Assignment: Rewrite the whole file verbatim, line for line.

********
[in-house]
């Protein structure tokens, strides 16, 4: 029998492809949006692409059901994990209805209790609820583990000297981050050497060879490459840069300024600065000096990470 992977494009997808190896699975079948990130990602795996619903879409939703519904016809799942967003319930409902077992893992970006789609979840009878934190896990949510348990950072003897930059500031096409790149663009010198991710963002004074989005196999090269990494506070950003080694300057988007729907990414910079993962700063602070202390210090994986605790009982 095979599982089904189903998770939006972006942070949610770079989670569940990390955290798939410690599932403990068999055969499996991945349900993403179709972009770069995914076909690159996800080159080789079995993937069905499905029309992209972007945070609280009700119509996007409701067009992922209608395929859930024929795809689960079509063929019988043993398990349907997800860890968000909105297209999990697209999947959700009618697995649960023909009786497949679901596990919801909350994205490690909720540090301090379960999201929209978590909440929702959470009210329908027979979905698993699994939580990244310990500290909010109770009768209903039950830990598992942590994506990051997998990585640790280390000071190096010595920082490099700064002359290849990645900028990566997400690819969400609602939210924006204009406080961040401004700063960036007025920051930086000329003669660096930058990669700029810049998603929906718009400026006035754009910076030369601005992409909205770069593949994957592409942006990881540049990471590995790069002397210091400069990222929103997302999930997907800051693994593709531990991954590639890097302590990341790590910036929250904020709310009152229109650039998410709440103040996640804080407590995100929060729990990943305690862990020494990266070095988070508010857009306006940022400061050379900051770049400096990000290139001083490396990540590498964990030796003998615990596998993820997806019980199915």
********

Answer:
[in-house]
């Protein structure tokens, strides 16, 4: 029998492809949006692409059901994990209805209790609820583990000297981050050497060879490459840069300024600065000096990470 992977494009997808190896699975079948990130990602795996619903879409939703519904016809799942967003319930409902077992893992970006789609979840009878934190896990949510348990950072003897930059500031096409790149663009010198991710963002004074989005196999090269990494506070950003080694300057988007729907990414910079993962700063602070202390210090994986605790009982 095979599982089904189903998770939006972006942070949610770079989670569940990390955290798939410690599932403990068999055969499996991945349900993403179709972009770069995914076909690159996800080159080789079995993937069905499905029309992209972007945070609280009700119509996007409701067009992922209608395929859930024929795809689960079509063929019988043993398990349907997800860890968000909105297209999990697209999947959700009618697995649960023909009786497949679901596990919801909350994205490690909720540090301090379960999201929209978590909440929702959470009210329908027979979905698993699994939580990244310990500290909010109770009768209903039950830990598992942590994506990051997998990585640790280390000071190096010595920082490099700064002359290849990645900028990566997400690819969400609602939210924006204009406080961040401004700063960036007025920051930086000329003669660096930058990669700029810049998603929906718009400026006035754009910076030369601005992409909205770069593949994957592409942006990881540049990471590995790069002397210091400069990222929103997302999930997907800051693994593709531990991954590639890097302590990341790590910036929250904020709310009152229109650039998410709440103040996640804080407590995100929060729990990943305690862990020494990266070095988070508010857009306006940022400061050379900051770049400096990000290139001083490396990540590498964990030796003998615990596998993820997806019980199915």